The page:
California is infamous for its outrageous housing market, making it nearly impossible for anyone to jump into homeownership.
So what’s the answer for people in California who are looking for more affordable housing?
While that might seem like common sense, Dwight Johnston, chief economist for the California Credit Union League, explained that California is not changing anytime soon.
In the old days, people didn’t need to put as great of an emphasis on saving, Johnston explained. However, now it really requires incomes to rise and people to save more.
It just isn’t the state of California to change, he explained, citing two reasons for why.
“First, lack of land in desirable areas. We have a lot of hills and mountains that you just can’t build on,” said Johnston.
Secondly, “You have a lot of restrictions on building. It is much more costly to get permits. It’s easier to build when you get to the dessert areas, but not a lot of people have moved there,” he said.
According to an article in The Economist that compared Houston’s housing market to California, last year authorities in the Houston metropolitan area, with a population of 6.2m, issued permits to build 64,000 homes. The entire state of California, with a population of 39m, issued just 83,000.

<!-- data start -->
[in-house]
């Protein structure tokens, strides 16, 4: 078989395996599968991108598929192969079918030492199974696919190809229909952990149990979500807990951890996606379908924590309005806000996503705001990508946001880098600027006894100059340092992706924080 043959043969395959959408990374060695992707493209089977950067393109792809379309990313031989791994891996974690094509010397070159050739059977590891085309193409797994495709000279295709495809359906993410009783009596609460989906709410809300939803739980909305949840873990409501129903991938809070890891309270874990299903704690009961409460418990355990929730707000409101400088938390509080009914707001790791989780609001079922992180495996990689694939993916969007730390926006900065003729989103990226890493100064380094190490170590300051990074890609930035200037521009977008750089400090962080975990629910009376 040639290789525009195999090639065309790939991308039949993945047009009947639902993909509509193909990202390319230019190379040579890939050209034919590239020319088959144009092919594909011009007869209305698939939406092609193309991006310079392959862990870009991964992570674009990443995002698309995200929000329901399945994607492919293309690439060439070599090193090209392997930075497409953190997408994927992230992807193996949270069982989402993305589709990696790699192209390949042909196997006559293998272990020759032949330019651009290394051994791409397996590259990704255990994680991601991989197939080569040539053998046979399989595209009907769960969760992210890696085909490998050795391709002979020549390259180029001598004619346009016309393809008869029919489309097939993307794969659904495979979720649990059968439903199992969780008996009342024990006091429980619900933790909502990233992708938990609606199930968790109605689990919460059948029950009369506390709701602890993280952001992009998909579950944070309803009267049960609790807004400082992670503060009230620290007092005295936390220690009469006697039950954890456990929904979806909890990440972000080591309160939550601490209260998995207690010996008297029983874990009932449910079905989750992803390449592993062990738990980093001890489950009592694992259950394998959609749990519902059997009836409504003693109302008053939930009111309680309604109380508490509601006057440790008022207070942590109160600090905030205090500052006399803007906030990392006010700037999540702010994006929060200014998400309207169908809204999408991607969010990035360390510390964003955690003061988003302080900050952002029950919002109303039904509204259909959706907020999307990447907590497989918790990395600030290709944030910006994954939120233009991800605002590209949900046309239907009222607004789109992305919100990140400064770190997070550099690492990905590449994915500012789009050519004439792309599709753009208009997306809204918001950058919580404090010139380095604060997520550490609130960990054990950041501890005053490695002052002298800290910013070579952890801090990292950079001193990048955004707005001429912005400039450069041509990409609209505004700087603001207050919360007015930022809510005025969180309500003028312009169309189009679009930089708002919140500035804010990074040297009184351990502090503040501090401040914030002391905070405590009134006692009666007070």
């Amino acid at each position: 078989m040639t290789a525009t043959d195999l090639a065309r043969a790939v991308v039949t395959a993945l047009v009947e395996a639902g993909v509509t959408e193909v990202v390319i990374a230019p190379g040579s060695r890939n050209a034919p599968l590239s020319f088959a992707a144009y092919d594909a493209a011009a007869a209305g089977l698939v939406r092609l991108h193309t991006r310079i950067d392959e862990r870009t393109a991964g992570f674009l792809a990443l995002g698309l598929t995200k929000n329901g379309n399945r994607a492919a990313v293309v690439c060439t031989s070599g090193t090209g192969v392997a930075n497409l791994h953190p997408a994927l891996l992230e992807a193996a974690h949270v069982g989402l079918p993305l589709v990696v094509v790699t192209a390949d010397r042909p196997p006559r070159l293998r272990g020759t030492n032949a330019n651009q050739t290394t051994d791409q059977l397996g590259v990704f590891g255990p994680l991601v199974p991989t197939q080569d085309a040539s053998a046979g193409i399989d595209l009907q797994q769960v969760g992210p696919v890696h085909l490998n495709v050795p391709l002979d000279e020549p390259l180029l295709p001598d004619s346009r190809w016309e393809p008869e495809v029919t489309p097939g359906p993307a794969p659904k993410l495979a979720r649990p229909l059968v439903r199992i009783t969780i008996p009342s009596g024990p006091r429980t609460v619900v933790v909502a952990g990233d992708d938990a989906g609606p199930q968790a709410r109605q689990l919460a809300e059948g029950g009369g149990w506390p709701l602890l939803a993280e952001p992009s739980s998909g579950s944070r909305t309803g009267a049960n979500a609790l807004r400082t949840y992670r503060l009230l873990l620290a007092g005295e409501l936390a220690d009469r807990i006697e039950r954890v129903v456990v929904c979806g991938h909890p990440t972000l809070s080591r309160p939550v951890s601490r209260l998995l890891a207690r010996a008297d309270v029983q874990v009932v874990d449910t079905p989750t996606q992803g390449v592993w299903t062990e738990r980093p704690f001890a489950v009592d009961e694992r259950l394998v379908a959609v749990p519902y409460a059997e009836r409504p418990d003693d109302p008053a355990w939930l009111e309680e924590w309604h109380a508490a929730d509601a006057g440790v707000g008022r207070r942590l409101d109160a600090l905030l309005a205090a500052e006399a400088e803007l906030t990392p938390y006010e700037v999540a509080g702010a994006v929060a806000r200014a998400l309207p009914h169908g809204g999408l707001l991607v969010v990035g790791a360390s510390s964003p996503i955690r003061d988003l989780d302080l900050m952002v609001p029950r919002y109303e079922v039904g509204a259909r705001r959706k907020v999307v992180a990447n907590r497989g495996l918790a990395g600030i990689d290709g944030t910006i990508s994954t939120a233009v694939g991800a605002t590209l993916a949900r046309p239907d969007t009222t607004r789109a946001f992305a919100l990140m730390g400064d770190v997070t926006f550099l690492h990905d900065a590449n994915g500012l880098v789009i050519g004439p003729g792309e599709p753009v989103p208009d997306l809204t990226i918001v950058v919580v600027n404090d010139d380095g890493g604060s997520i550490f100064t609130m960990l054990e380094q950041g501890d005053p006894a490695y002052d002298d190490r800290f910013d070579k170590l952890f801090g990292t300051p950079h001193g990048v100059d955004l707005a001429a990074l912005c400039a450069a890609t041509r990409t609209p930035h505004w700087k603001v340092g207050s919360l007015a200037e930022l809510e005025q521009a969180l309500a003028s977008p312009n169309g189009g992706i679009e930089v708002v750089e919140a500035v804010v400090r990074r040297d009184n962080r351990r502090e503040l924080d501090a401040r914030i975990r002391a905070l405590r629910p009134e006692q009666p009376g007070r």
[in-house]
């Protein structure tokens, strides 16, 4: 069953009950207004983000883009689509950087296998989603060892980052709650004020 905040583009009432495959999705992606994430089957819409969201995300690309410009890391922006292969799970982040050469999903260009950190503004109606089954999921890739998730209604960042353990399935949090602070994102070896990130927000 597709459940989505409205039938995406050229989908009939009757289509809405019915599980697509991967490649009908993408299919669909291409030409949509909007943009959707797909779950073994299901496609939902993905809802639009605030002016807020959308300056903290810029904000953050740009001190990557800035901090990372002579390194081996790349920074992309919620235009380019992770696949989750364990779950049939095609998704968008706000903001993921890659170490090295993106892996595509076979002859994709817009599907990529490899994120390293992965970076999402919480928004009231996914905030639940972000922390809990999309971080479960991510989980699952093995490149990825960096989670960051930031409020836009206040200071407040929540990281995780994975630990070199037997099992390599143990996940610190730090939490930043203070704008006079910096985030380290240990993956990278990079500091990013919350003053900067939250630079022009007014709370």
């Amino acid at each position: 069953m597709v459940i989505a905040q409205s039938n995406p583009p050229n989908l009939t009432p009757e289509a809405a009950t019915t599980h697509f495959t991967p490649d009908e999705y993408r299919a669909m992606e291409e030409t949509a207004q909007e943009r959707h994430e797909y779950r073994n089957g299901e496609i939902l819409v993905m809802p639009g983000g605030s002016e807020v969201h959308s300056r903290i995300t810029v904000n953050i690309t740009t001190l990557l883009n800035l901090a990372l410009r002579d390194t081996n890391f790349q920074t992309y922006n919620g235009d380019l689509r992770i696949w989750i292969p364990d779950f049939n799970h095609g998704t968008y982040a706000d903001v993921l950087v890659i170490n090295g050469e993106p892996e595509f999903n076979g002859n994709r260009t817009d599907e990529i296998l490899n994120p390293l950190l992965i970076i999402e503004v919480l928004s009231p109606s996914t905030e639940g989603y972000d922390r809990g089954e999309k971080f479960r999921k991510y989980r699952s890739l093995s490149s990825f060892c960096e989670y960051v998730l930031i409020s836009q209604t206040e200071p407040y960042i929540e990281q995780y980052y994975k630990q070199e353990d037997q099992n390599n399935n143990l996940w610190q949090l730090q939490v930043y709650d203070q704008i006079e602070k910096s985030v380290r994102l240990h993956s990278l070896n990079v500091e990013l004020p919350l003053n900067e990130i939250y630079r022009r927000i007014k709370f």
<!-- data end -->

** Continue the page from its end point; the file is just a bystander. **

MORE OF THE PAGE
Houston, unlike California, has no zoning code, so it is quick to respond to demand for housing and office space.
“Ideally, builders will start building more affordable housing, but why would they build affordable housing when they could build more costly housing,” Johnston said.
And California is not looking to change anytime in the near future. There is no movement to loosen zoning, and if anything, there are people who are restricting changes.
However, its not all a dim forecast for California. The state is improving.
A recent PropertyRadar found that February 2015 California single-family home and condominium sales were up 3.3% to 23,404 from 22,659 in January, the largest February increase since 2012.
“Home sales picked up in February,” said Madeline Schnapp, Director of Economic Research for PropertyRadar. “The acceleration is likely due to the mild winter weather but could also be a precursor of more robust sales this coming spring.”
While California may still be expensive, it’s getting better.
“As far as the overall apatite, we had good job growth and added over half a million jobs and that as a baseline should mean a good year for home sales,” Johnston said. “The appetite and jobs are there and the confidence is there. We just need to keep things moving that direction.”
As an added bonus, Fannie Mae's first quarter 2015 Mortgage Lender Sentiment Survey suggests that mortgage lenders are optimistic and expect mortgage demand and their profit margin to grow over the next three months.